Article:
Tensions and backbiting in the House Republican leadership contributed to the messiness of the 2011 standoff over the debt limit. But in this year’s talks to avert a fiscal cliff of higher taxes and automatic spending cuts, top House Republicans appear to be remarkably unified.
As he negotiates with President Obama, Speaker John Boehner has been able to count on loyalty from Majority Leader Eric Cantor and Majority Whip Kevin McCarthy, as well as from Budget Committee Chairman Paul Ryan of Wisconsin, the GOP's 2012 vice presidential nominee. But will that last?
“Who knows? It’s a bit like Kremlinology, trying to keep track of what really is going on with these Republican leaders,” responds Ross Baker, a Rutgers University professor whose specialty is Congress. “For now, they are presenting a picture to the media of solidarity. But Cantor’s ambition for the speakership has not abated. And does anyone doubt he would be first in line to oppose Boehner if he runs into trouble, upsetting too many Republicans in a deal?”
Norman Ornstein, a resident scholar at the American Enterprise Institute, adds of the current House GOP leaders’ solidarity: “Whether they can keep that up through December, make it work when a [fiscal-cliff] deal is in the offing, or keep their internal tensions from spilling over afterward, are major questions.” For now, Ornstein said, Republican solidarity may reflect the fact that they are “shell-shocked from the election—one they expected to win handily.”
There is no denying that Boehner and Cantor have an uneasy history, dating from early 2011 when the two took the helm of a new GOP majority. The friction between the two has been such an open secret that Democrats make fun of their relationship. President Obama in February kidded the speaker at the annual Alfalfa Club dinner, “Mr. Boehner, it's good to see you sitting at the main table. I know how badly Mr. Cantor wanted that seat!”
Another Democrat, former Rep. Dennis Cardoza of California, views the rivalry as a counterproductive force in a dysfunctional Congress. He offered in a column in February that Boehner has no choice but to constantly watch his back because of Cantor, and that “Cantor feeds and exploits the most radical factions in the Republican Caucus, and his jealousy often mires his caucus in ideological impotence.”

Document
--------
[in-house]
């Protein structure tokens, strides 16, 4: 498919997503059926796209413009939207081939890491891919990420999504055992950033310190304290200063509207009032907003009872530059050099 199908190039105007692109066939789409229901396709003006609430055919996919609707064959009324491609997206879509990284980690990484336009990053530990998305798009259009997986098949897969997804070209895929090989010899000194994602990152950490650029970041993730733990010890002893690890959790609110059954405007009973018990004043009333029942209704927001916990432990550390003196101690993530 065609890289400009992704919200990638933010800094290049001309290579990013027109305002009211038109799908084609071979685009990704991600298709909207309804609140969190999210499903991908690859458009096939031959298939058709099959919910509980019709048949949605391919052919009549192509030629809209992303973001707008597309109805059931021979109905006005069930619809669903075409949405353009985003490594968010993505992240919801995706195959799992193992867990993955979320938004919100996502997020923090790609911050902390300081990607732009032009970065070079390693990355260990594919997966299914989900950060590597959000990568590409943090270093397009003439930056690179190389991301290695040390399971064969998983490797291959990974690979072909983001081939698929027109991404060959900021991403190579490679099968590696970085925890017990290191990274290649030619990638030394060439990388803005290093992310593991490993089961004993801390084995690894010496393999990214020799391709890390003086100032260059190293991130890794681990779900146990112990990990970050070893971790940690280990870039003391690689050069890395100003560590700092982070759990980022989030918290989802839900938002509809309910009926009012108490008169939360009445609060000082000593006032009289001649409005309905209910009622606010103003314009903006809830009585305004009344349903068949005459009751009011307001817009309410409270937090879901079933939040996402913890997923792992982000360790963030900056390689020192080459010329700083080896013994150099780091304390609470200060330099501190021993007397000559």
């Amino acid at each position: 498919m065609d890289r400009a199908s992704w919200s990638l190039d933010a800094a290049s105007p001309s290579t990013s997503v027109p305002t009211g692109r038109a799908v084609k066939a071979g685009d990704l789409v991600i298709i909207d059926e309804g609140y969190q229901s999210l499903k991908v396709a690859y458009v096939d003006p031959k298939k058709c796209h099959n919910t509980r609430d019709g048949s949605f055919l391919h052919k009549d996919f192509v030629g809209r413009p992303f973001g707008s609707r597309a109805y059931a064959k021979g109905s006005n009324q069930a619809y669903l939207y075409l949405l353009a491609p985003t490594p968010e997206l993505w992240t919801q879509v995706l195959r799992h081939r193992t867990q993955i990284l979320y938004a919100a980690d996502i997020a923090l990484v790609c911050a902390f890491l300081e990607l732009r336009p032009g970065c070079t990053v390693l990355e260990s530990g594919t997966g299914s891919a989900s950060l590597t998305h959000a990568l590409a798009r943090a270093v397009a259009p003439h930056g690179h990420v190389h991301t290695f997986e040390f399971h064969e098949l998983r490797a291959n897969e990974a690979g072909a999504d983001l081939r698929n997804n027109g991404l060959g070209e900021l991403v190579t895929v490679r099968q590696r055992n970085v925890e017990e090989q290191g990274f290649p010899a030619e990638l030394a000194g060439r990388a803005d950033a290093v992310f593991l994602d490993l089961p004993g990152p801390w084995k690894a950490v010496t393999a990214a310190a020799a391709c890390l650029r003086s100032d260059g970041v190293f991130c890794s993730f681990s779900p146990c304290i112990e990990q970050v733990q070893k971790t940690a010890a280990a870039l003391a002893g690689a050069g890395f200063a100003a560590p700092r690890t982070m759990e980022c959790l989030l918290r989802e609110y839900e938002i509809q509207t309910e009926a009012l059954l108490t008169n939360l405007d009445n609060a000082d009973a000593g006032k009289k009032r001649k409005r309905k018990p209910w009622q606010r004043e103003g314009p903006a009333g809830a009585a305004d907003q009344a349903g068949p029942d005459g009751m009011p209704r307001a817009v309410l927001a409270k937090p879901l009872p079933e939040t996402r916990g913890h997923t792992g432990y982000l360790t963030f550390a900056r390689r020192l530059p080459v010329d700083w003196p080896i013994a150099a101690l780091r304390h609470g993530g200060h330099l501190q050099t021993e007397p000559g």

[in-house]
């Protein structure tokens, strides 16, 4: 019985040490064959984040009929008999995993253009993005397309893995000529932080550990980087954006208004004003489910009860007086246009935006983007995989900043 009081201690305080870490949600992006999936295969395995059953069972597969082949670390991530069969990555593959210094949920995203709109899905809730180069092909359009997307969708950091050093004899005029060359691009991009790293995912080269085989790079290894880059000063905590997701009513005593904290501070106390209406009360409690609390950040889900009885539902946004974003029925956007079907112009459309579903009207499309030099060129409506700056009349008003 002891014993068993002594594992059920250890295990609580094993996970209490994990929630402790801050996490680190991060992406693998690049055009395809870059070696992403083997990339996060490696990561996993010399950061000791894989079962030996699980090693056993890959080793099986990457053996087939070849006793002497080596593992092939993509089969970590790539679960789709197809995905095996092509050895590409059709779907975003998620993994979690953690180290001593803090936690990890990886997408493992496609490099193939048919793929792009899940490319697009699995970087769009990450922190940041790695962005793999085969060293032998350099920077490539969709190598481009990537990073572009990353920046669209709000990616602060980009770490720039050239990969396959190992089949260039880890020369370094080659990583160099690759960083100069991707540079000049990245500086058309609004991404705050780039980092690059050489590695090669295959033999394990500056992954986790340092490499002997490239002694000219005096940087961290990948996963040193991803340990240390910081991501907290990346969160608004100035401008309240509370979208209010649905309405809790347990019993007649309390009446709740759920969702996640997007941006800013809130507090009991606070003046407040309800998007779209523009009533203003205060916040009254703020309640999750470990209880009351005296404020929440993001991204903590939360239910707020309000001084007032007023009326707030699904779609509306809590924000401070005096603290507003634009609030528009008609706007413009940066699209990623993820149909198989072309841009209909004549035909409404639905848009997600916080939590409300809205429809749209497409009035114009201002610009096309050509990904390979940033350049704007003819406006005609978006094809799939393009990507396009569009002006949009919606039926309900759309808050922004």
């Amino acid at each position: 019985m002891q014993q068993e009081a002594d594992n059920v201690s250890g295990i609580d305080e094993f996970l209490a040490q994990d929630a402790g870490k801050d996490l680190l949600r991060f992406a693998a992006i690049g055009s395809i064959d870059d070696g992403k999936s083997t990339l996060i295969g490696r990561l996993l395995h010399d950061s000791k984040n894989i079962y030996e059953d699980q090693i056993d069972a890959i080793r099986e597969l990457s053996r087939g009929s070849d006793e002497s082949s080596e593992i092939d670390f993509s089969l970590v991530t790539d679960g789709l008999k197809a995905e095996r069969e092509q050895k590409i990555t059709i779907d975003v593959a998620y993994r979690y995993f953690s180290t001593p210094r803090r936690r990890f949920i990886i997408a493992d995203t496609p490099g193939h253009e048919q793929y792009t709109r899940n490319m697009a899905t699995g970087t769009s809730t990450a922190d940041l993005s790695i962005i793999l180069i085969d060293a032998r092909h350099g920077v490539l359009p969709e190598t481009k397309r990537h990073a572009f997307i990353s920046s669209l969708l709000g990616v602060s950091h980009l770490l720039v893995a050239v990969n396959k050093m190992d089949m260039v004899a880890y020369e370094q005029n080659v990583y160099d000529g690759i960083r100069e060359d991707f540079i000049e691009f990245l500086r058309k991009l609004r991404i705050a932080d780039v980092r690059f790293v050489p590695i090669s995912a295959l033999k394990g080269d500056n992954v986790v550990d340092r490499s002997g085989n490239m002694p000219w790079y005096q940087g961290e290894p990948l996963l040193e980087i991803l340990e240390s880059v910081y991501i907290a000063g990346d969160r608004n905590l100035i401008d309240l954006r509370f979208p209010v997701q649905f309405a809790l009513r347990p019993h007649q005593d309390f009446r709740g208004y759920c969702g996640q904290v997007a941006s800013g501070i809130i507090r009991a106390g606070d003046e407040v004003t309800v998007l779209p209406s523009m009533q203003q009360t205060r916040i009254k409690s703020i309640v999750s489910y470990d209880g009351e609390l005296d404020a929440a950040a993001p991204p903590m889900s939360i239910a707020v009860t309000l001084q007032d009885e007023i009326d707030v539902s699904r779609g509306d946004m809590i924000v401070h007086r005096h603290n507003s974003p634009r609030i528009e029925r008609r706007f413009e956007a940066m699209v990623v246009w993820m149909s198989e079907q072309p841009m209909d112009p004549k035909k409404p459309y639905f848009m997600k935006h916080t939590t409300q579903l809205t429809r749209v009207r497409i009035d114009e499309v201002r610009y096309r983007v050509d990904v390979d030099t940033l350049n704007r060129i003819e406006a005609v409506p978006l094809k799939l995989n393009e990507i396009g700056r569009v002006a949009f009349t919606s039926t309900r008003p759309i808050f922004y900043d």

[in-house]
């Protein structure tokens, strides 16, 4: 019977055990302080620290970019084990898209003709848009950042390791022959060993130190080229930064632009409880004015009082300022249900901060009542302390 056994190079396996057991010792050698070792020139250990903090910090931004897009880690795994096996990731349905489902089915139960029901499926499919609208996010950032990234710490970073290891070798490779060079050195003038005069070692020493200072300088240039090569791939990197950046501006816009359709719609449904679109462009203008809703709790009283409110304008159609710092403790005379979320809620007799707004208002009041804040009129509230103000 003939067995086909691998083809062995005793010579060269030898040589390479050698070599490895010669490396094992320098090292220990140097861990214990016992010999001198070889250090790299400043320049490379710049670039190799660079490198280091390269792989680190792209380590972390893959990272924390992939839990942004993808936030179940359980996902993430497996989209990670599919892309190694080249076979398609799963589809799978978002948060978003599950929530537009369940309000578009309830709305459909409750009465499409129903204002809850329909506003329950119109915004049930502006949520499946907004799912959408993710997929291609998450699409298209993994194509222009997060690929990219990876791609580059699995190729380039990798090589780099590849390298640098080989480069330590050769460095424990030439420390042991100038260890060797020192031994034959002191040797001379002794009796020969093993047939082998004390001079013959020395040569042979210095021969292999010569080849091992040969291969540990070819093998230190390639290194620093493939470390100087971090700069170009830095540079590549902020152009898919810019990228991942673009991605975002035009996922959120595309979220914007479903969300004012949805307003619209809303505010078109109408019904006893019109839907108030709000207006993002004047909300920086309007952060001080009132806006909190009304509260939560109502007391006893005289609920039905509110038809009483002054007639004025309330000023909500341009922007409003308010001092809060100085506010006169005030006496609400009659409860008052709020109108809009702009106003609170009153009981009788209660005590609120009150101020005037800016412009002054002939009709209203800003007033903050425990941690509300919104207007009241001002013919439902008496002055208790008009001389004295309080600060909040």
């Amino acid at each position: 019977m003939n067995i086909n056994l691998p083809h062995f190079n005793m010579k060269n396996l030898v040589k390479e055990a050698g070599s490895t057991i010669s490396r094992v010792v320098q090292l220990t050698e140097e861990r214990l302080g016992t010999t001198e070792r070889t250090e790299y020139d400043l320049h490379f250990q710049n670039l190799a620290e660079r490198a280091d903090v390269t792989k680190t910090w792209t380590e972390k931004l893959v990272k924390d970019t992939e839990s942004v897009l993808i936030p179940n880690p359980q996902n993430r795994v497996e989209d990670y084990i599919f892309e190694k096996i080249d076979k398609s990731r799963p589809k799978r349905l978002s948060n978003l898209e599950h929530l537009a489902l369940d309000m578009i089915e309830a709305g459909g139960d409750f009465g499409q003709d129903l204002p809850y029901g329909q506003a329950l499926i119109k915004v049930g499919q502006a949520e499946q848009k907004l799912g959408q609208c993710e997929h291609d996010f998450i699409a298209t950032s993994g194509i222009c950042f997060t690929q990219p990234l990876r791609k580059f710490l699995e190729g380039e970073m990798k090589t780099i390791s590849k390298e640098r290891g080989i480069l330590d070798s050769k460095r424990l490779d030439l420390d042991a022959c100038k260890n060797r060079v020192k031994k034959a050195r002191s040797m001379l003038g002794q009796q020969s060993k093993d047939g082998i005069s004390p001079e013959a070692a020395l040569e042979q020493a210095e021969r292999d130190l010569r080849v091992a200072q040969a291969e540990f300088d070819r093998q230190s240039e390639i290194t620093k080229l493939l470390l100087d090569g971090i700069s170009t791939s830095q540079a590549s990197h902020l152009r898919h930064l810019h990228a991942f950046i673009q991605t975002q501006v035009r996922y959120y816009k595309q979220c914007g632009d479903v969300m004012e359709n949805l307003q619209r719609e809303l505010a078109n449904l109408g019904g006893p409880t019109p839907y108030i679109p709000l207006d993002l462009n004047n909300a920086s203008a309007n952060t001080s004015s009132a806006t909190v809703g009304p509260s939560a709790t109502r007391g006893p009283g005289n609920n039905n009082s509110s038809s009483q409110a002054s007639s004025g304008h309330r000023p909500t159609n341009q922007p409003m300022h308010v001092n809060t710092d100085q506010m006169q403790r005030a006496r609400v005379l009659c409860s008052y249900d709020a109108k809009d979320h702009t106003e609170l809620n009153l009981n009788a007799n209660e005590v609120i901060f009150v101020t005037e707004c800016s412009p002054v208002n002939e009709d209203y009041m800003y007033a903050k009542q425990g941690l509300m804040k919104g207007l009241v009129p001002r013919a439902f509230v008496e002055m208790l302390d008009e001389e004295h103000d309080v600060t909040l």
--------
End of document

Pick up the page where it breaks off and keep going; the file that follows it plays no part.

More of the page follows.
The relationship hit a low point during the debt-ceiling crisis in the summer of 2011. Boehner held a series of meetings with Obama that were secret even to Cantor and then came to believe that Cantor was working against the deal they were trying to reach. The behind-the-scenes squabbling and competition by early this year had become so palpable that even rank-and-file House Republicans questioned during a closed-door meeting whether the leaders might be working too much at odds with each other.
Venting House Republicans worried that the dysfunction was thwarting progress on legislative goals and contributing to sinking public-approval ratings for the GOP. Boehner has played down the tensions as having more to do with warring staffers than a lack of rapport between the leaders themselves. But apparently having had enough, both the Boehner and Cantor camps made it known in February that they had reached a truce, and were working to heal internal divisions.
Since then, they have brushed aside any suggestions of division. That was on display even last week, when Senate Majority Leader Harry Reid, D-Nev., (perhaps out of mischief) said he’d heard about new infighting between Boehner, Cantor, McCarthy, and Ryan regarding fiscal-cliff negotiations. House Republican colleagues shot down the speculation.